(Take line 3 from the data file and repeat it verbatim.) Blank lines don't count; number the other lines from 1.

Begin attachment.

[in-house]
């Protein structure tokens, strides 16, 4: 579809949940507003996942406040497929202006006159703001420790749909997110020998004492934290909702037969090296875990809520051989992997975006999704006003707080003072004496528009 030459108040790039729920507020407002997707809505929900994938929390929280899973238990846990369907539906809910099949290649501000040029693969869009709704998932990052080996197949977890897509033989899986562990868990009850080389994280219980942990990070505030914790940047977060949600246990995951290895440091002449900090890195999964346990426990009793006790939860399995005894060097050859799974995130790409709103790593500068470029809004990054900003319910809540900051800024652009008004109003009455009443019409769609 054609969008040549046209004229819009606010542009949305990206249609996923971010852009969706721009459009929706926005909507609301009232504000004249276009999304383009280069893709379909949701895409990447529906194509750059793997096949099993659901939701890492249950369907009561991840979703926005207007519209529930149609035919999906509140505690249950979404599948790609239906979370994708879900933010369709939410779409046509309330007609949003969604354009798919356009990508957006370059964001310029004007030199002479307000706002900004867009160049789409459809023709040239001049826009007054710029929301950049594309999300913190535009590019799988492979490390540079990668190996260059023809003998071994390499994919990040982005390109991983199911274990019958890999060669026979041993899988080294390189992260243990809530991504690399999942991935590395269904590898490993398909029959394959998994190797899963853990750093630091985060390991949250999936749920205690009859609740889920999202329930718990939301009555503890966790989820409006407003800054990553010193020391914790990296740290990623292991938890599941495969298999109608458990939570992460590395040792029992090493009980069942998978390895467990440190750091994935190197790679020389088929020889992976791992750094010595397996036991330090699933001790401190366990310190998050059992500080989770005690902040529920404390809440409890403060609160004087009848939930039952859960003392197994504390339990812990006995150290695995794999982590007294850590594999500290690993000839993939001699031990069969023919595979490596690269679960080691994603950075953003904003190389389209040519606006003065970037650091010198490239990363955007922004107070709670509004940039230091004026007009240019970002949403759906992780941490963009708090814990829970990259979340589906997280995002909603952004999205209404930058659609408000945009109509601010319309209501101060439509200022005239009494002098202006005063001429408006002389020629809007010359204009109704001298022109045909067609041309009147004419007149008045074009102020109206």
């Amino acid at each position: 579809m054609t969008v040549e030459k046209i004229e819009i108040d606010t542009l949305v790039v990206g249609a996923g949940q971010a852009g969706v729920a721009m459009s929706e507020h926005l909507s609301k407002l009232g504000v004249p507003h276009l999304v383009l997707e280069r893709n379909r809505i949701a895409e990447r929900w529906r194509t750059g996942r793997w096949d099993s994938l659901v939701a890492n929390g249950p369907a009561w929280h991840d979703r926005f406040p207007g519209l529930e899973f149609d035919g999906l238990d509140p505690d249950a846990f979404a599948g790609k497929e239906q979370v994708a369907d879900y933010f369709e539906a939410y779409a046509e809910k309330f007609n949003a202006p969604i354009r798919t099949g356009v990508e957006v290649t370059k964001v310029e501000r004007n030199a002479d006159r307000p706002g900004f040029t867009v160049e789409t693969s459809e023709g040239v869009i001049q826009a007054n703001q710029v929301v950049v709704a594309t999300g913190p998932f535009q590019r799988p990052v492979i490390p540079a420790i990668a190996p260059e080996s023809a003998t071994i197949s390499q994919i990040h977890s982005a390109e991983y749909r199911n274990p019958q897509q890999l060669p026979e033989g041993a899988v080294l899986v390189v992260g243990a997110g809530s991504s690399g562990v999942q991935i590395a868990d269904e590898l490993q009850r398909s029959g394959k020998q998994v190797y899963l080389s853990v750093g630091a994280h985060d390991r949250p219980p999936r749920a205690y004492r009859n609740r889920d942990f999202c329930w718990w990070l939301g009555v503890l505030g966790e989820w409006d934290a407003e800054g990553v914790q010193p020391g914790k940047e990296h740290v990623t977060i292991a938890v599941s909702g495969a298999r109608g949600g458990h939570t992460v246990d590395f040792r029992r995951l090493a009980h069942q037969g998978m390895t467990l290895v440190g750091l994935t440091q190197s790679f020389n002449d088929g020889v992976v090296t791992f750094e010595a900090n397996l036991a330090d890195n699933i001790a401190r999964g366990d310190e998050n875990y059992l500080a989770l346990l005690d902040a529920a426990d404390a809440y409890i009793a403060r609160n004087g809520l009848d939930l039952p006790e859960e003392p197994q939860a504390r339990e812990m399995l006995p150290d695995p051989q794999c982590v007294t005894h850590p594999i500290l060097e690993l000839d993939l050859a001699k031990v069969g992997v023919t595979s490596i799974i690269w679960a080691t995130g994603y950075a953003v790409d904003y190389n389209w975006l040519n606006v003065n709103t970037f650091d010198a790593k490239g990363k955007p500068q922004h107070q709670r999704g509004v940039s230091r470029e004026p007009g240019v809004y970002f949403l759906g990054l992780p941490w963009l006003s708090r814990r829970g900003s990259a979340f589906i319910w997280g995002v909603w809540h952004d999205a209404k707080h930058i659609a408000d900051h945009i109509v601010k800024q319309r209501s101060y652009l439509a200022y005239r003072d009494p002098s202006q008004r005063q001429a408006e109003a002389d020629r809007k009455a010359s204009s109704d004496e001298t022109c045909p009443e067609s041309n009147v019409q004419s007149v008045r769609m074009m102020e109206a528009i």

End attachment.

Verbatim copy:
């Amino acid at each position: 579809m054609t969008v040549e030459k046209i004229e819009i108040d606010t542009l949305v790039v990206g249609a996923g949940q971010a852009g969706v729920a721009m459009s929706e507020h926005l909507s609301k407002l009232g504000v004249p507003h276009l999304v383009l997707e280069r893709n379909r809505i949701a895409e990447r929900w529906r194509t750059g996942r793997w096949d099993s994938l659901v939701a890492n929390g249950p369907a009561w929280h991840d979703r926005f406040p207007g519209l529930e899973f149609d035919g999906l238990d509140p505690d249950a846990f979404a599948g790609k497929e239906q979370v994708a369907d879900y933010f369709e539906a939410y779409a046509e809910k309330f007609n949003a202006p969604i354009r798919t099949g356009v990508e957006v290649t370059k964001v310029e501000r004007n030199a002479d006159r307000p706002g900004f040029t867009v160049e789409t693969s459809e023709g040239v869009i001049q826009a007054n703001q710029v929301v950049v709704a594309t999300g913190p998932f535009q590019r799988p990052v492979i490390p540079a420790i990668a190996p260059e080996s023809a003998t071994i197949s390499q994919i990040h977890s982005a390109e991983y749909r199911n274990p019958q897509q890999l060669p026979e033989g041993a899988v080294l899986v390189v992260g243990a997110g809530s991504s690399g562990v999942q991935i590395a868990d269904e590898l490993q009850r398909s029959g394959k020998q998994v190797y899963l080389s853990v750093g630091a994280h985060d390991r949250p219980p999936r749920a205690y004492r009859n609740r889920d942990f999202c329930w718990w990070l939301g009555v503890l505030g966790e989820w409006d934290a407003e800054g990553v914790q010193p020391g914790k940047e990296h740290v990623t977060i292991a938890v599941s909702g495969a298999r109608g949600g458990h939570t992460v246990d590395f040792r029992r995951l090493a009980h069942q037969g998978m390895t467990l290895v440190g750091l994935t440091q190197s790679f020389n002449d088929g020889v992976v090296t791992f750094e010595a900090n397996l036991a330090d890195n699933i001790a401190r999964g366990d310190e998050n875990y059992l500080a989770l346990l005690d902040a529920a426990d404390a809440y409890i009793a403060r609160n004087g809520l009848d939930l039952p006790e859960e003392p197994q939860a504390r339990e812990m399995l006995p150290d695995p051989q794999c982590v007294t005894h850590p594999i500290l060097e690993l000839d993939l050859a001699k031990v069969g992997v023919t595979s490596i799974i690269w679960a080691t995130g994603y950075a953003v790409d904003y190389n389209w975006l040519n606006v003065n709103t970037f650091d010198a790593k490239g990363k955007p500068q922004h107070q709670r999704g509004v940039s230091r470029e004026p007009g240019v809004y970002f949403l759906g990054l992780p941490w963009l006003s708090r814990r829970g900003s990259a979340f589906i319910w997280g995002v909603w809540h952004d999205a209404k707080h930058i659609a408000d900051h945009i109509v601010k800024q319309r209501s101060y652009l439509a200022y005239r003072d009494p002098s202006q008004r005063q001429a408006e109003a002389d020629r809007k009455a010359s204009s109704d004496e001298t022109c045909p009443e067609s041309n009147v019409q004419s007149v008045r769609m074009m102020e109206a528009i």